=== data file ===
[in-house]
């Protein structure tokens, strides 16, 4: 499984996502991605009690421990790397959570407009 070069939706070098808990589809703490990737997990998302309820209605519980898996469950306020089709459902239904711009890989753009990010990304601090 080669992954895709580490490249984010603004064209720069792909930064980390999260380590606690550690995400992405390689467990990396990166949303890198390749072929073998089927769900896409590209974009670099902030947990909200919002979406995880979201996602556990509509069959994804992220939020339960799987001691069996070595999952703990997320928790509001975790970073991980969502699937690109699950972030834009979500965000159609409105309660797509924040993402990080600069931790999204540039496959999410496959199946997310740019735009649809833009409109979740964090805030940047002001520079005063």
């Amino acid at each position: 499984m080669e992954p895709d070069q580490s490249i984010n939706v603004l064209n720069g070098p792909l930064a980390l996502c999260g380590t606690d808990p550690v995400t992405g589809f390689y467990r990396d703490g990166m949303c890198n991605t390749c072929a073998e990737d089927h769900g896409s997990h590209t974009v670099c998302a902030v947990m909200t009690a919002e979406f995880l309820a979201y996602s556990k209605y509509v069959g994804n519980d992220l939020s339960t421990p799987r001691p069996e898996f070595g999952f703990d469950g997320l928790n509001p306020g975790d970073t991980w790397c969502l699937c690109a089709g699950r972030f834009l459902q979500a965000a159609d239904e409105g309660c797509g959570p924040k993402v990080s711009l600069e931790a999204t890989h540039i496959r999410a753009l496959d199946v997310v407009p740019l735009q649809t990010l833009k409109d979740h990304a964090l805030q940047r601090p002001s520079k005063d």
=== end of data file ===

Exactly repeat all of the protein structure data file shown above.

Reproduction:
[in-house]
């Protein structure tokens, strides 16, 4: 499984996502991605009690421990790397959570407009 070069939706070098808990589809703490990737997990998302309820209605519980898996469950306020089709459902239904711009890989753009990010990304601090 080669992954895709580490490249984010603004064209720069792909930064980390999260380590606690550690995400992405390689467990990396990166949303890198390749072929073998089927769900896409590209974009670099902030947990909200919002979406995880979201996602556990509509069959994804992220939020339960799987001691069996070595999952703990997320928790509001975790970073991980969502699937690109699950972030834009979500965000159609409105309660797509924040993402990080600069931790999204540039496959999410496959199946997310740019735009649809833009409109979740964090805030940047002001520079005063």
């Amino acid at each position: 499984m080669e992954p895709d070069q580490s490249i984010n939706v603004l064209n720069g070098p792909l930064a980390l996502c999260g380590t606690d808990p550690v995400t992405g589809f390689y467990r990396d703490g990166m949303c890198n991605t390749c072929a073998e990737d089927h769900g896409s997990h590209t974009v670099c998302a902030v947990m909200t009690a919002e979406f995880l309820a979201y996602s556990k209605y509509v069959g994804n519980d992220l939020s339960t421990p799987r001691p069996e898996f070595g999952f703990d469950g997320l928790n509001p306020g975790d970073t991980w790397c969502l699937c690109a089709g699950r972030f834009l459902q979500a965000a159609d239904e409105g309660c797509g959570p924040k993402v990080s711009l600069e931790a999204t890989h540039i496959r999410a753009l496959d199946v997310v407009p740019l735009q649809t990010l833009k409109d979740h990304a964090l805030q940047r601090p002001s520079k005063d």